But the most dam­ag­ing episode was his re­la­tion­ship with Lewin­sky. The two met in 1995 when she was a 22-year-old in­tern and she later re­vealed they had a se­ries of sex­ual en­coun­ters over a roughly 18-month pe­riod, some in the Oval Of­fice. Clin­ton ini­tially de­nied the re­la­tion­ship, but even­tu­ally ad­mit­ted it and said he “mis­led peo­ple, in­clud­ing even my wife.”

The pres­i­dent was im­peached over the episode, ac­cused of ob­struc­tion and per­jury, and ac­quit­ted by the Se­nate.

In her book “Liv­ing His­tory,” Hil­lary Clin­ton wrote that she be­lieved her hus­band when he ini­tially de­nied the re­la­tion­ship. She de­scribed the mo­ment in Au­gust 1998 when he told her that he had lied. She said she could hardly breathe, and screamed in rage.

“I was dumb­founded, heart­bro­ken and out­raged that I’d be­lieved him at all,” she wrote.

Lewin­sky is not the only re­la­tion­ship bag­gage for Clin­ton. In 1998, he agreed to an $850,000 set­tle­ment with Paula Jones, an Arkansas state worker, who had ac­cused Clin­ton of ex­pos­ing him­self and mak­ing in­de­cent propo­si­tions when Clin­ton was the gov­er­nor. The set­tle­ment in­cluded no apol­ogy or ad­mis­sion of guilt.

Juanita Broad­drick, a nurse, in 1999 claimed she was raped by then-state At­tor­ney Gen­eral Clin­ton at a Lit­tle Rock ho­tel in 1978. Clin­ton’s at­tor­ney de­nied the claim at the time and Clin­ton was never charged. Kath­leen Wil­ley, a White House vol­un­teer, claimed Clin­ton fon­dled her when she met pri­vately with him at the White House in 1993 to seek a job. Clin­ton has de­nied the al­le­ga­tions by both women.

Hil­lary Clin­ton’s in­volve­ment in ef­forts to un­der­mine the cred­i­bil­ity of her hus­band’s ac­cusers re­mains the subject of spec­u­la­tion; what’s known is that peo­ple close to her or Bill Clin­ton spared lit­tle ef­fort on that front.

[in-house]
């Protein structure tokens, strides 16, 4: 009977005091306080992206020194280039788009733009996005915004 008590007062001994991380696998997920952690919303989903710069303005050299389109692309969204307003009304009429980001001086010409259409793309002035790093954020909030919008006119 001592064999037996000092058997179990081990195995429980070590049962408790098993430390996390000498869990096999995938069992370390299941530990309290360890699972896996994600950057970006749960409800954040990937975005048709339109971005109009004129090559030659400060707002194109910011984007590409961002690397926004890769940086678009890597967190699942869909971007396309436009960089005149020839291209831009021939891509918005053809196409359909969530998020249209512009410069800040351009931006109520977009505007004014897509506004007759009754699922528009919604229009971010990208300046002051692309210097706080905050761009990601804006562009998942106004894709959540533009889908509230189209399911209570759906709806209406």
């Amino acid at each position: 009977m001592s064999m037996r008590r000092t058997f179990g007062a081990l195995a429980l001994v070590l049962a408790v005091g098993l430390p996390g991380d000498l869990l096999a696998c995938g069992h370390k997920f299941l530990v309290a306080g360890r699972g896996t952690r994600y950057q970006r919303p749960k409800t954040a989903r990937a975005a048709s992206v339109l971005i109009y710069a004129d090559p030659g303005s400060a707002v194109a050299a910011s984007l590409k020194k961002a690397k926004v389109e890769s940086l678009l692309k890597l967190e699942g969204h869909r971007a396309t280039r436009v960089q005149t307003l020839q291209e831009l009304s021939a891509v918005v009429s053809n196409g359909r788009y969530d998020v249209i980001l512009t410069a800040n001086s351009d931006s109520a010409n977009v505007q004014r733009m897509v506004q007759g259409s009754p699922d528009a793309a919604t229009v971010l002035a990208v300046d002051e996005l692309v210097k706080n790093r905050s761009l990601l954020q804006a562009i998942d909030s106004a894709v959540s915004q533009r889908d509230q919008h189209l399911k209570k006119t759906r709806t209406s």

Writ­ings about the Clin­ton White House years sug­gest she was ac­tive be­hind the scenes, help­ing to drive po­lit­i­cal and le­gal strat­egy to de­fend her hus­band dur­ing the Lewin­sky in­ves­ti­ga­tion. Her friend Diane Blair wrote in her di­ary that Hil­lary Clin­ton had called Lewin­sky a “nar­cis­sis­tic loony tune.” Former Clin­ton aide Ge­orge Stephanopou­los, in his 1999 mem­oir, re­called Hil­lary Clin­ton in 1992 say­ing of one woman who claimed to have been propo­si­tioned by her hus­band, “We have to de­stroy her story.”

Af­ter the first de­bate, Trump sup­porter Rudy Gi­u­liani, former New York City mayor, raised the Lewin­sky af­fair, ar­gu­ing that Hil­lary Clin­ton at­tacked Lewin­sky af­ter the rev­e­la­tions and say­ing that “if you didn’t know the mo­ment Mon­ica Lewin­sky said that Bill Clin­ton vi­o­lated her that she was telling the truth, then you’re too stupid to be pres­i­dent.”

Clin­ton has stayed above the fray, but in her ef­forts to con­nect with women she has high­lighted Trump’s long his­tory of deroga­tory com­ments about women and used the first de­bate to re­vive the story of a former Miss Uni­verse who says Trump shamed her for gain­ing weight.

Demo­cratic con­sul­tant Lis Smith said that if Lewin­sky or in­fi­delity comes up on Sun­day, it could give Clin­ton an op­por­tu­nity “to drop the fa­cade, drop the mask and have a real human mo­ment.”

"I’ve decided, fi­nally, to stick my head above the para­pet so that I can take back my nar­ra­tive and give a pur­pose to my past"